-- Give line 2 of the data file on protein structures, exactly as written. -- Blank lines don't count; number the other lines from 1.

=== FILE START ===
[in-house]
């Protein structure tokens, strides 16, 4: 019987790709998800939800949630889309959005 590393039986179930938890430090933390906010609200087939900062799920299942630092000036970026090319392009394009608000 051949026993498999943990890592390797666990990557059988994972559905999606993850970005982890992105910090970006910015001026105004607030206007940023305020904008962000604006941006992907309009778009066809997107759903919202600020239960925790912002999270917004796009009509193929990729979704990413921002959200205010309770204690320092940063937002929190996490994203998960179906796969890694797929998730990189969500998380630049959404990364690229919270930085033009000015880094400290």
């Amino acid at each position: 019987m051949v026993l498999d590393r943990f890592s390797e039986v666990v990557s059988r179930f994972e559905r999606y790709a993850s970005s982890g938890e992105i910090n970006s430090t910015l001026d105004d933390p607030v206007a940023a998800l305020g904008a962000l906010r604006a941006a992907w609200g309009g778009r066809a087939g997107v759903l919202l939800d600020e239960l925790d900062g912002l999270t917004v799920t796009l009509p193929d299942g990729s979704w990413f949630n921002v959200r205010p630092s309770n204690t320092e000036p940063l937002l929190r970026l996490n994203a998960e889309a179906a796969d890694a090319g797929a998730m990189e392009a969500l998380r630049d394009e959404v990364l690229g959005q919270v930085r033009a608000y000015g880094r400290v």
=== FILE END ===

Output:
């Protein structure tokens, strides 16, 4: 019987790709998800939800949630889309959005 590393039986179930938890430090933390906010609200087939900062799920299942630092000036970026090319392009394009608000 051949026993498999943990890592390797666990990557059988994972559905999606993850970005982890992105910090970006910015001026105004607030206007940023305020904008962000604006941006992907309009778009066809997107759903919202600020239960925790912002999270917004796009009509193929990729979704990413921002959200205010309770204690320092940063937002929190996490994203998960179906796969890694797929998730990189969500998380630049959404990364690229919270930085033009000015880094400290």